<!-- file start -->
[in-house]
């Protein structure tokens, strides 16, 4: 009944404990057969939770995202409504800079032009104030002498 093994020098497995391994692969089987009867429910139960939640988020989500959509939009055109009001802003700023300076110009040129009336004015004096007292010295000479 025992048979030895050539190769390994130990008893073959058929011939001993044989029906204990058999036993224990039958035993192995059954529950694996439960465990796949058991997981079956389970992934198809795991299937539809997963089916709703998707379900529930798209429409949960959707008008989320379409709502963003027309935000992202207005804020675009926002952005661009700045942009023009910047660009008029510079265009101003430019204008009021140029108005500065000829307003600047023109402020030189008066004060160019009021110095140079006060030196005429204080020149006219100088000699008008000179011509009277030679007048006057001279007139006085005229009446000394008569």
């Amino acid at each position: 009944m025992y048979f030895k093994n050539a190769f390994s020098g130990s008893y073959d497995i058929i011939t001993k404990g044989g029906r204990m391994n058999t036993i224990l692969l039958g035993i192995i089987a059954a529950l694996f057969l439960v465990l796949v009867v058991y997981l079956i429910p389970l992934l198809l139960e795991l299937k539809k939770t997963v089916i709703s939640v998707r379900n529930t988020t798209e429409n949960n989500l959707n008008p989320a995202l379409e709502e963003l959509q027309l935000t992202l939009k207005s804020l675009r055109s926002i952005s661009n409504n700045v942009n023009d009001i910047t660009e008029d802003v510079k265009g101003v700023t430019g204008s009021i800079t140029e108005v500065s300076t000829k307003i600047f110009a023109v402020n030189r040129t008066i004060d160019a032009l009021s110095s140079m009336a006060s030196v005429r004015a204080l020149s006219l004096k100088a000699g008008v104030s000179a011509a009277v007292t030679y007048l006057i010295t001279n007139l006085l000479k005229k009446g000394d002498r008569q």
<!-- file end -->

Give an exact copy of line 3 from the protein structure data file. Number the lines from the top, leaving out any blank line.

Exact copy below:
């Amino acid at each position: 009944m025992y048979f030895k093994n050539a190769f390994s020098g130990s008893y073959d497995i058929i011939t001993k404990g044989g029906r204990m391994n058999t036993i224990l692969l039958g035993i192995i089987a059954a529950l694996f057969l439960v465990l796949v009867v058991y997981l079956i429910p389970l992934l198809l139960e795991l299937k539809k939770t997963v089916i709703s939640v998707r379900n529930t988020t798209e429409n949960n989500l959707n008008p989320a995202l379409e709502e963003l959509q027309l935000t992202l939009k207005s804020l675009r055109s926002i952005s661009n409504n700045v942009n023009d009001i910047t660009e008029d802003v510079k265009g101003v700023t430019g204008s009021i800079t140029e108005v500065s300076t000829k307003i600047f110009a023109v402020n030189r040129t008066i004060d160019a032009l009021s110095s140079m009336a006060s030196v005429r004015a204080l020149s006219l004096k100088a000699g008008v104030s000179a011509a009277v007292t030679y007048l006057i010295t001279n007139l006085l000479k005229k009446g000394d002498r008569q």